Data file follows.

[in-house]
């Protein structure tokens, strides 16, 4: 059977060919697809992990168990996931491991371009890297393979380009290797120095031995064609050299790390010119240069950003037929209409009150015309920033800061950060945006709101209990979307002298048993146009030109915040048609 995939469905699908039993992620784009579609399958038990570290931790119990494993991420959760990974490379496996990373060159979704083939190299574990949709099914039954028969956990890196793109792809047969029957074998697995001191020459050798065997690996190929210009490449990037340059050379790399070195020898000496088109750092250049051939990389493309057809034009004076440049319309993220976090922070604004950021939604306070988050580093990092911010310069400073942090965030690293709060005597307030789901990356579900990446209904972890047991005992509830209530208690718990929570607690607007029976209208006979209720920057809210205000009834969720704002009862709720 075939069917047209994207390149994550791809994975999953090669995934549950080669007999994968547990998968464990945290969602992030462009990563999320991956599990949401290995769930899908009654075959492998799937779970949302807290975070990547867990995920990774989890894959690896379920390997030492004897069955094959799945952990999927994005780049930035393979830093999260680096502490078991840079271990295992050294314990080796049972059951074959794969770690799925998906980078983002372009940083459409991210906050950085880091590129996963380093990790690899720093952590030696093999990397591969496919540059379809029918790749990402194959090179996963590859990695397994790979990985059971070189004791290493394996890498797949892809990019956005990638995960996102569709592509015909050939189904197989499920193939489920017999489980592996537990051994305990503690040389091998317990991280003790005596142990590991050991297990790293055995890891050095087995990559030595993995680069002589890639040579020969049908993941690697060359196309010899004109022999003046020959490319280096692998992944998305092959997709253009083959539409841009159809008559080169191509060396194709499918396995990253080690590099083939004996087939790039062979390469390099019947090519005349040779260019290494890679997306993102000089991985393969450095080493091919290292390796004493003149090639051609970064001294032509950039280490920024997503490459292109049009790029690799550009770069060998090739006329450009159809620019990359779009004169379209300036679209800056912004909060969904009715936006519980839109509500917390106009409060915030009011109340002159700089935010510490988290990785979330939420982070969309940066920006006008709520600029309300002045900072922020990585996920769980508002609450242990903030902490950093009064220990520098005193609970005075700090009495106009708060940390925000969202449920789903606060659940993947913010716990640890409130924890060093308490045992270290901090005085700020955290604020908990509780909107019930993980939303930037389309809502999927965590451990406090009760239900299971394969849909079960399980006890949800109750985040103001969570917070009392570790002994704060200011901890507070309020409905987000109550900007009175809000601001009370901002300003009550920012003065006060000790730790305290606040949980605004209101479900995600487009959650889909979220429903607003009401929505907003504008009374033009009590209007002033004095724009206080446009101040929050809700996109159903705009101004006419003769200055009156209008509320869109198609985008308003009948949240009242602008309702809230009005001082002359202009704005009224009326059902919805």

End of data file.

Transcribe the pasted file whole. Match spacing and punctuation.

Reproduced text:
[in-house]
């Protein structure tokens, strides 16, 4: 059977060919697809992990168990996931491991371009890297393979380009290797120095031995064609050299790390010119240069950003037929209409009150015309920033800061950060945006709101209990979307002298048993146009030109915040048609 995939469905699908039993992620784009579609399958038990570290931790119990494993991420959760990974490379496996990373060159979704083939190299574990949709099914039954028969956990890196793109792809047969029957074998697995001191020459050798065997690996190929210009490449990037340059050379790399070195020898000496088109750092250049051939990389493309057809034009004076440049319309993220976090922070604004950021939604306070988050580093990092911010310069400073942090965030690293709060005597307030789901990356579900990446209904972890047991005992509830209530208690718990929570607690607007029976209208006979209720920057809210205000009834969720704002009862709720 075939069917047209994207390149994550791809994975999953090669995934549950080669007999994968547990998968464990945290969602992030462009990563999320991956599990949401290995769930899908009654075959492998799937779970949302807290975070990547867990995920990774989890894959690896379920390997030492004897069955094959799945952990999927994005780049930035393979830093999260680096502490078991840079271990295992050294314990080796049972059951074959794969770690799925998906980078983002372009940083459409991210906050950085880091590129996963380093990790690899720093952590030696093999990397591969496919540059379809029918790749990402194959090179996963590859990695397994790979990985059971070189004791290493394996890498797949892809990019956005990638995960996102569709592509015909050939189904197989499920193939489920017999489980592996537990051994305990503690040389091998317990991280003790005596142990590991050991297990790293055995890891050095087995990559030595993995680069002589890639040579020969049908993941690697060359196309010899004109022999003046020959490319280096692998992944998305092959997709253009083959539409841009159809008559080169191509060396194709499918396995990253080690590099083939004996087939790039062979390469390099019947090519005349040779260019290494890679997306993102000089991985393969450095080493091919290292390796004493003149090639051609970064001294032509950039280490920024997503490459292109049009790029690799550009770069060998090739006329450009159809620019990359779009004169379209300036679209800056912004909060969904009715936006519980839109509500917390106009409060915030009011109340002159700089935010510490988290990785979330939420982070969309940066920006006008709520600029309300002045900072922020990585996920769980508002609450242990903030902490950093009064220990520098005193609970005075700090009495106009708060940390925000969202449920789903606060659940993947913010716990640890409130924890060093308490045992270290901090005085700020955290604020908990509780909107019930993980939303930037389309809502999927965590451990406090009760239900299971394969849909079960399980006890949800109750985040103001969570917070009392570790002994704060200011901890507070309020409905987000109550900007009175809000601001009370901002300003009550920012003065006060000790730790305290606040949980605004209101479900995600487009959650889909979220429903607003009401929505907003504008009374033009009590209007002033004095724009206080446009101040929050809700996109159903705009101004006419003769200055009156209008509320869109198609985008308003009948949240009242602008309702809230009005001082002359202009704005009224009326059902919805």